My Dad’s A Goldfish – Having fun

Looking back over my last few posts they seem unrelentingly gloomy. I have made it sound like life with the Goldfish was totally miserable when, in fact, we often had fun and shared lots of laughter.

I have gathered together quite an assortment of games including jigsaws and large-sized dominoes, Snakes and Ladders and magic painting sets. The jigsaws are wooden with large pieces. The base on which to make the picture has the shape of the required piece drawn on it to help put it in the correct place. The Goldfish quite enjoyed the one of a small child playing on a beach with bucket and spade. The child looked a bit like Wee-sis when she was that age – well, small human with blonde hair is enough for the Goldfish to see the resemblance. Unfortunately, on the front, just below the picture – so very prominent – is a notice saying the jigsaw was ideal for people with dementia. When the Goldfish read that he no longer wanted to do the jigsaw. I contacted the makers to let them know and they replied thanking me and saying they would take my comments on board when designing new ones. I hope they do.

The Goldfish loved playing Snakes and Ladders, especially with DH and would chuckle with amusement every time DH had to slide down a snake. For some reason the Goldfish could throw a six several times in a row, which pleased him greatly. I don’t know how he managed it so often. He’d furiously rattle the dice in the cup, tip it out – and there would be a six – frequently the exact number to take him to the bottom of a ladder.

Best of all, though were the balloons. These were larger and thicker than usual balloons. I wasn’t sure how he’d react to the idea of playing with them – too childish, perhaps? I batted one towards him and he reflexively batted it back to me and we were off. It was exhausting because the Goldfish never moved from his chair so whenever the balloon went off course I had to chase after it.

Sometimes he would bat it with his hand but other time he would head it or use his elbow – all moves he once must have done when playing football. Who knew? The great thing was that, even though he was sitting down throughout, he was giving his upper body quite a workout plus showing he still had pretty good eye to hand co-ordination.

Some evenings Wee-sis would come round and join in the fun. One night, the four of us were playing fast and furiously when a shot from the Goldfish sent the balloon up to the light shade, which was made of glass panels. There was a collective drawing in of breath as the balloon made contact and a panel came shattering down. Then, breaking the stunned silence, the Goldfish roared with laughter. Wee-sis and I looked at each other. “Can you imagine the reaction if one of us did that when we were kids?” I asked.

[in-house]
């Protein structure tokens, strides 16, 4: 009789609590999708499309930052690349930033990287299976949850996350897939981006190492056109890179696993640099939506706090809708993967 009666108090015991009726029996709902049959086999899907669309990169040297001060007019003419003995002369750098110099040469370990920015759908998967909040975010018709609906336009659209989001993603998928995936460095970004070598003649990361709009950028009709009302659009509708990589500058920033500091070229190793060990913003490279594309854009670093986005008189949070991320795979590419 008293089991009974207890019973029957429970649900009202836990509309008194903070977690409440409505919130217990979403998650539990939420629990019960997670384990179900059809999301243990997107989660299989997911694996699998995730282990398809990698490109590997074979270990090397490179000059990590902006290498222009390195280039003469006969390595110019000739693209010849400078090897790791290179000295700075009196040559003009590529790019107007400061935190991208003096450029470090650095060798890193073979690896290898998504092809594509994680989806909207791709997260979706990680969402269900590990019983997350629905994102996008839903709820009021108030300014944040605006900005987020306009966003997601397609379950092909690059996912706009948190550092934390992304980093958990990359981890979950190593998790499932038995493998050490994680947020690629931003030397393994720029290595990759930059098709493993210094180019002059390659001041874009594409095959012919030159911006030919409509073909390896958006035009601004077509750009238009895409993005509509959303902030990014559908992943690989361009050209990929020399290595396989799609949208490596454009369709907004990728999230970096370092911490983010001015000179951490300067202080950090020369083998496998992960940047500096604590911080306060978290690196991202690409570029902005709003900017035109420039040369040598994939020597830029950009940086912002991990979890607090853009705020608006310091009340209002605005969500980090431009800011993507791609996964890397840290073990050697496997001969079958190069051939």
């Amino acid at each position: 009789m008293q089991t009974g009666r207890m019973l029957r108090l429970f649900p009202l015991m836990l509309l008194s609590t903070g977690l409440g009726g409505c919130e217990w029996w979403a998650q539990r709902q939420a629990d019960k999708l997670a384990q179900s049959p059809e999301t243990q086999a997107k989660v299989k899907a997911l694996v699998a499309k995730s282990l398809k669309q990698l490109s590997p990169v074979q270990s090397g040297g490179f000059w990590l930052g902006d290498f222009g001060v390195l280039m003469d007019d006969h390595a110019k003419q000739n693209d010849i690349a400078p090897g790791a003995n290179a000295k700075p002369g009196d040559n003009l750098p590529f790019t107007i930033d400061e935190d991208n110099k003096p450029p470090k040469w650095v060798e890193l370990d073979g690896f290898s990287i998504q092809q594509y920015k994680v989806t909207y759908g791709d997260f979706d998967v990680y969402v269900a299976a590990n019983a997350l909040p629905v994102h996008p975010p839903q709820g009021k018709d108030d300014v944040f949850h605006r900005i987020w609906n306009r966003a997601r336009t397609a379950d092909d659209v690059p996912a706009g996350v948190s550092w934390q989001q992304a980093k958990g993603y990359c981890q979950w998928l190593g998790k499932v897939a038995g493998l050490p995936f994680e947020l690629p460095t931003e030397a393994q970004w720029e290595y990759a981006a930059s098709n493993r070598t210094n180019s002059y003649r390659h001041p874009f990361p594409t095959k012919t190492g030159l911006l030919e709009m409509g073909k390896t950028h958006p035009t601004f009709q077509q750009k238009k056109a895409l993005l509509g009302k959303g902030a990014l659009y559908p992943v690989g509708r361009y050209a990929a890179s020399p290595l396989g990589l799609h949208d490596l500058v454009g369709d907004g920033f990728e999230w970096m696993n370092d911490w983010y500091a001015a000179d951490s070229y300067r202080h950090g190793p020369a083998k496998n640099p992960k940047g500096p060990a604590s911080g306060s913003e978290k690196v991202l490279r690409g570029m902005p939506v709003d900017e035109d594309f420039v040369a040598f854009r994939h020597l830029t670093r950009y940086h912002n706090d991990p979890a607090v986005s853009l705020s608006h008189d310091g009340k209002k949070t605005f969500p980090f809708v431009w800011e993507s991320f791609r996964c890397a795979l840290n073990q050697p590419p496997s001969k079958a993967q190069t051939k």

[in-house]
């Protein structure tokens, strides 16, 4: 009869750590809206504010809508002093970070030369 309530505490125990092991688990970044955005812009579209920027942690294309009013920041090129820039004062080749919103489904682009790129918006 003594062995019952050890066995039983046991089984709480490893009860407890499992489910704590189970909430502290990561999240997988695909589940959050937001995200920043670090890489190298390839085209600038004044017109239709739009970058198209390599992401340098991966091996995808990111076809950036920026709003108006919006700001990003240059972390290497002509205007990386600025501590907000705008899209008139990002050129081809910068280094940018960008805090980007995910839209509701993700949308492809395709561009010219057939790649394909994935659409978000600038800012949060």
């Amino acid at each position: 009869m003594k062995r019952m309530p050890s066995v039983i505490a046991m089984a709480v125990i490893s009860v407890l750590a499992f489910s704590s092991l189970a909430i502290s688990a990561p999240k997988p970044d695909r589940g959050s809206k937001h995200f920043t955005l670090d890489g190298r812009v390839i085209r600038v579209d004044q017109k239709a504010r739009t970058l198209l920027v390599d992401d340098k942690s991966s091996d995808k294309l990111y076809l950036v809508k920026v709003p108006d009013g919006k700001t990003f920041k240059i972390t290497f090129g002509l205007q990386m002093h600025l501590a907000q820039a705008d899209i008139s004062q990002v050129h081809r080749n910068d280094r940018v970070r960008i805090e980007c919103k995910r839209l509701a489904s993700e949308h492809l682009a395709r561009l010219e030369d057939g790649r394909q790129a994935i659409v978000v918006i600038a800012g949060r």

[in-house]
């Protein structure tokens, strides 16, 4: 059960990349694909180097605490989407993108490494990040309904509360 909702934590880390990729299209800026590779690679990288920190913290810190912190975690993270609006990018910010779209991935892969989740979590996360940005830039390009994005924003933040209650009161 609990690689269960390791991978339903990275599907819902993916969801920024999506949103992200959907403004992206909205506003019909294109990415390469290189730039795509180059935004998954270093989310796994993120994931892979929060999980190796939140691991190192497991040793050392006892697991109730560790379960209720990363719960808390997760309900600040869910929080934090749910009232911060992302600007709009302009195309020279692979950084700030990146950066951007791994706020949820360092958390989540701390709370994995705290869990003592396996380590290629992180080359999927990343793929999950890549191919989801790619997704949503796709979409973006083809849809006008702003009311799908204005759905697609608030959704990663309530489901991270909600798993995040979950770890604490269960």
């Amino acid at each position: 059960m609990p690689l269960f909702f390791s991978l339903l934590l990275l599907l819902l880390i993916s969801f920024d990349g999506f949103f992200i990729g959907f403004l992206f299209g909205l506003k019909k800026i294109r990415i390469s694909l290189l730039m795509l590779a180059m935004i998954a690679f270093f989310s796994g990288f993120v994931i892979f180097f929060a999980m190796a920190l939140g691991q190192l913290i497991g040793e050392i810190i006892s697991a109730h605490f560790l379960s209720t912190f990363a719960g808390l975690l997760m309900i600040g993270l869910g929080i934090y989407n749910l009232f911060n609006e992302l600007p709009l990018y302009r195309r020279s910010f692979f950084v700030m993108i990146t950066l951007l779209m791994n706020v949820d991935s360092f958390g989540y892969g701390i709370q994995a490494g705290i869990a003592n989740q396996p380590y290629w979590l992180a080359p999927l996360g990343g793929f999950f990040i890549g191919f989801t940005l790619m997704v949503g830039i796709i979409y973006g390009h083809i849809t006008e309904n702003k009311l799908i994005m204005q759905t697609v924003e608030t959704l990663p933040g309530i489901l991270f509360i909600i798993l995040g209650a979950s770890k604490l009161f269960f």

She nodded. “He wouldn’t have been laughing then – none of us would.” This only made the Goldfish laugh all the more.

I bought the various games hoping they might provide some stimulation for the Goldfish, never expecting all of us to find so much enjoyment in playing together. I still wonder about it. Many of them are things I used to play as a child; the Goldfish (who wasn’t a Goldfish then) played with me. Is there some shared memory of childhood fun? They are childhood games but adults played them with children – now, in our case, adults were playing the same games together.


14 thoughts on “My Dad’s A Goldfish – Having fun

  1. Hahahaha! I was thinking the same thing before I read it, that I bet he wouldn’t have laughed if you or your sister had done that when you were younger! LOL!! And oh boy, how on earth did a balloon break glass? He must have really whipped it up there!

    Liked by 1 person

  2. Yes it’s very much harder work of you’re the one doing the running round to collect the balloon!! I do this with an autistic boy, so while he stands in one place and smiles, I scurry about and am exhausted after half an hour! In our case it’s little ball pool balls and he throws five or more at a time, and off they go in all directions!!!
    In my experience, no question at all that yes, these are shared memories, embedded forever in the unconscious if not the conscious mind. Nice to hear that this kind of shared play went on as well as all the other sharing you have described thus far Mary. We should never underestimate play should we? A book title comes to mind ‘Playing and Reality’ – Winnicott.

    Liked by 1 person

    • Who needs gym membership, Janette?!
      I don’t underestimate the importance – and the pleasure – of play. It was one the things I could not understand about the step-monster. She simply refused to engage in any of it, long before she left. I believe she missed out on some lovely times. Was it because playing ‘childish’ (or childhood) games with her husband would have forced her to acknowledge the dementia?
      I’d like to understand more about playing. Children play together in the playground or in the garden or home but also adults play with children so what makes it seem a bit odd when adults play those same games together? Must look out for the book you mention.


    • Thanks, Julie. I’m glad you enjoyed it. We have to hang on to those laughter moments both for the good feelings at the time and for our memories later.


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